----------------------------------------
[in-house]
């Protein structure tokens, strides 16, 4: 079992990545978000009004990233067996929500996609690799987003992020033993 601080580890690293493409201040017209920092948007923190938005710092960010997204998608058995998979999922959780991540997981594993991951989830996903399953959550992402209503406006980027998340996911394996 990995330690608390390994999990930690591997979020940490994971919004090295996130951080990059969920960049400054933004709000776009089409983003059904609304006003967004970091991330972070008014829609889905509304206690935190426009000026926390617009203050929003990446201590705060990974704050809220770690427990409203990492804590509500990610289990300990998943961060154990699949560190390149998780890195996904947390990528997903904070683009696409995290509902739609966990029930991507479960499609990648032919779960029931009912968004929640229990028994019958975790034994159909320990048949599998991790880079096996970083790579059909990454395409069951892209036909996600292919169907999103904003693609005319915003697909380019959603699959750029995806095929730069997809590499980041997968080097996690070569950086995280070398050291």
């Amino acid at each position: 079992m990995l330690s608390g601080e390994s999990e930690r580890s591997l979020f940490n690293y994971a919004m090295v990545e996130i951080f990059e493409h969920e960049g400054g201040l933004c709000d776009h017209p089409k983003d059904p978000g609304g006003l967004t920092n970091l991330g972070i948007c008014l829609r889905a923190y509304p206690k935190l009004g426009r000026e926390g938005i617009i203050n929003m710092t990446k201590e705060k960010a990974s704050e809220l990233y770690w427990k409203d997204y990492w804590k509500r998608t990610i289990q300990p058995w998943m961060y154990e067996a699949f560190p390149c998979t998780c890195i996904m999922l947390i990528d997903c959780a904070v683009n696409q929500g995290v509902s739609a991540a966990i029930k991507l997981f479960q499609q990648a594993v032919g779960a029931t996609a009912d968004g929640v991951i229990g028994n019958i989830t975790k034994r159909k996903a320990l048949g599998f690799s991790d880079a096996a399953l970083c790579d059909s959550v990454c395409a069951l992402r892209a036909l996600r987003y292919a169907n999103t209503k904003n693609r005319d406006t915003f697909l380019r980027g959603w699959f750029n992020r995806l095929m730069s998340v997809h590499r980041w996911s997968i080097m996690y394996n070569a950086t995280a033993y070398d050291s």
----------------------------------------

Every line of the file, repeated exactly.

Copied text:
[in-house]
């Protein structure tokens, strides 16, 4: 079992990545978000009004990233067996929500996609690799987003992020033993 601080580890690293493409201040017209920092948007923190938005710092960010997204998608058995998979999922959780991540997981594993991951989830996903399953959550992402209503406006980027998340996911394996 990995330690608390390994999990930690591997979020940490994971919004090295996130951080990059969920960049400054933004709000776009089409983003059904609304006003967004970091991330972070008014829609889905509304206690935190426009000026926390617009203050929003990446201590705060990974704050809220770690427990409203990492804590509500990610289990300990998943961060154990699949560190390149998780890195996904947390990528997903904070683009696409995290509902739609966990029930991507479960499609990648032919779960029931009912968004929640229990028994019958975790034994159909320990048949599998991790880079096996970083790579059909990454395409069951892209036909996600292919169907999103904003693609005319915003697909380019959603699959750029995806095929730069997809590499980041997968080097996690070569950086995280070398050291």
């Amino acid at each position: 079992m990995l330690s608390g601080e390994s999990e930690r580890s591997l979020f940490n690293y994971a919004m090295v990545e996130i951080f990059e493409h969920e960049g400054g201040l933004c709000d776009h017209p089409k983003d059904p978000g609304g006003l967004t920092n970091l991330g972070i948007c008014l829609r889905a923190y509304p206690k935190l009004g426009r000026e926390g938005i617009i203050n929003m710092t990446k201590e705060k960010a990974s704050e809220l990233y770690w427990k409203d997204y990492w804590k509500r998608t990610i289990q300990p058995w998943m961060y154990e067996a699949f560190p390149c998979t998780c890195i996904m999922l947390i990528d997903c959780a904070v683009n696409q929500g995290v509902s739609a991540a966990i029930k991507l997981f479960q499609q990648a594993v032919g779960a029931t996609a009912d968004g929640v991951i229990g028994n019958i989830t975790k034994r159909k996903a320990l048949g599998f690799s991790d880079a096996a399953l970083c790579d059909s959550v990454c395409a069951l992402r892209a036909l996600r987003y292919a169907n999103t209503k904003n693609r005319d406006t915003f697909l380019r980027g959603w699959f750029n992020r995806l095929m730069s998340v997809h590499r980041w996911s997968i080097m996690y394996n070569a950086t995280a033993y070398d050291s």